How Your Face Can Leave A Good Or Bad First Impression

Newsy (July 29, 2014) Researchers have found certain facial features can make us seem more attractive or trustworthy. Video provided by Newsy
Powered by NewsLook.com
Losing Sleep Leaves You Vulnerable To 'False Memories'

Losing Sleep Leaves You Vulnerable To 'False Memories'

Newsy (July 27, 2014) A new study shows sleep deprivation can make it harder for people to remember specific details of an event. Video provided by Newsy
Powered by NewsLook.com
University Quiz Implies Atheists Are Smarter Than Christians

University Quiz Implies Atheists Are Smarter Than Christians

Newsy (July 25, 2014) An online quiz from a required course at Ohio State is making waves for suggesting atheists are inherently smarter than Christians. Video provided by Newsy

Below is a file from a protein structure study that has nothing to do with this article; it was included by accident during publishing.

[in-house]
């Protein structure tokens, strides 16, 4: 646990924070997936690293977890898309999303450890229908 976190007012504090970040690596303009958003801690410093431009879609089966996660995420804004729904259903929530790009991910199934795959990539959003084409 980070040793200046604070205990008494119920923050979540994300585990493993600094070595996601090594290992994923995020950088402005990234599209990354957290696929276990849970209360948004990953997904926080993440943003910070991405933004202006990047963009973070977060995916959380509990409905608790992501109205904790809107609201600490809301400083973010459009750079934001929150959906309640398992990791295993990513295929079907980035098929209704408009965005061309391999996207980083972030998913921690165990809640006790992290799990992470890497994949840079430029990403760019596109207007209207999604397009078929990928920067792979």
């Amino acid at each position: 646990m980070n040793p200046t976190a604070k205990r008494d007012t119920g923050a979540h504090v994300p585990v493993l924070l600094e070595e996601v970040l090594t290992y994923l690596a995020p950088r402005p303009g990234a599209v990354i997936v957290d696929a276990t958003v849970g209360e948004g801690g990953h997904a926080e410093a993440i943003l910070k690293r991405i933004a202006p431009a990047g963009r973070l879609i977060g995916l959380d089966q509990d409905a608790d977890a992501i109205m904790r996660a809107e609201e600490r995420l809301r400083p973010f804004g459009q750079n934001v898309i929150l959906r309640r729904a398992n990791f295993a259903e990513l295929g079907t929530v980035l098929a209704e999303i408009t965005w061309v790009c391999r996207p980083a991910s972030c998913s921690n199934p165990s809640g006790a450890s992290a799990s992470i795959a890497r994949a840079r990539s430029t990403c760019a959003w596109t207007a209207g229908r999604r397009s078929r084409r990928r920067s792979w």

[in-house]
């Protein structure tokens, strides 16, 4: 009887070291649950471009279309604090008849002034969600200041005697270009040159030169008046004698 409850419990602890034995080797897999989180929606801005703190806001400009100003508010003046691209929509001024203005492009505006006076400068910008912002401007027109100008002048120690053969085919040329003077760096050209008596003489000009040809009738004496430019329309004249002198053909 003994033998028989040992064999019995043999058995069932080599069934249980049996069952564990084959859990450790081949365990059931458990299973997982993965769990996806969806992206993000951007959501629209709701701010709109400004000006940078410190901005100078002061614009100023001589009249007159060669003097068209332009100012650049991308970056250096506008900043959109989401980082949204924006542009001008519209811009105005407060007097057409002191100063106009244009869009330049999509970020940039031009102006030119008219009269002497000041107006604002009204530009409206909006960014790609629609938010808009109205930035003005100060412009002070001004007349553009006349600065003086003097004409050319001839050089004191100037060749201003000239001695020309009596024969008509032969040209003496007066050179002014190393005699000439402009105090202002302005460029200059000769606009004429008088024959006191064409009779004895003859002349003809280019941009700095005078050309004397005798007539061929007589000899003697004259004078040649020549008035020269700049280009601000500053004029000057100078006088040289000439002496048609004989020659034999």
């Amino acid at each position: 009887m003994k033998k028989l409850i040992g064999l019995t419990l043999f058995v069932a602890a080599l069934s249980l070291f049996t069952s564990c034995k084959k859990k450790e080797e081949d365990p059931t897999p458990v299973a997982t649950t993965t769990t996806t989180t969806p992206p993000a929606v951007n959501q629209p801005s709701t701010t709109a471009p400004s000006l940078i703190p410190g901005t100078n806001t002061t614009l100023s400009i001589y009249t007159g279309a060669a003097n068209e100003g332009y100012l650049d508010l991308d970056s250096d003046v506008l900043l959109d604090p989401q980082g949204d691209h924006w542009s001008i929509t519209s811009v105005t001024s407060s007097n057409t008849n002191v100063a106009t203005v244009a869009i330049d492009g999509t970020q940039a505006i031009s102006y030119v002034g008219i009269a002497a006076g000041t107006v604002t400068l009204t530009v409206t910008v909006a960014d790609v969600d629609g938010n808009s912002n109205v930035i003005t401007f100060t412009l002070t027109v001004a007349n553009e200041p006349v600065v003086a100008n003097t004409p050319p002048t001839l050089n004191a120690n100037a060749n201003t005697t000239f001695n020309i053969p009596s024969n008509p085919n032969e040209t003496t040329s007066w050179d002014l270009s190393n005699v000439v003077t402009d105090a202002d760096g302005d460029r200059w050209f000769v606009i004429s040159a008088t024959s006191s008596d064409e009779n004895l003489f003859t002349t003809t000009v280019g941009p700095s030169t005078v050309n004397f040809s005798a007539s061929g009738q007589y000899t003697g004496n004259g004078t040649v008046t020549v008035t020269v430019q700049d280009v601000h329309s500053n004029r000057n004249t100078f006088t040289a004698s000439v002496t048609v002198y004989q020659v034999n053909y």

Powered by NewsLook.com

Search ScienceDaily

Number of stories in archives: 140,361

Find with keyword(s):
Enter a keyword or phrase to search ScienceDaily for related topics and research stories.

Save/Print:
Share:

Breaking News:
from the past week

In Other News

... from NewsDaily.com

Science News

Health News

    Environment News

    Technology News



      Save/Print:
      Share:

      Free Subscriptions


      Get the latest science news with ScienceDaily's free email newsletters, updated daily and weekly. Or view hourly updated newsfeeds in your RSS reader:

      Get Social & Mobile


      Keep up to date with the latest news from ScienceDaily via social networks and mobile apps:

      Have Feedback?


      Tell us what you think of ScienceDaily -- we welcome both positive and negative comments. Have any problems using the site? Questions?
      Mobile: iPhone Android Web
      Follow: Facebook Twitter Google+
      Subscribe: RSS Feeds Email Newsletters
      Latest Headlines Health & Medicine Mind & Brain Space & Time Matter & Energy Computers & Math Plants & Animals Earth & Climate Fossils & Ruins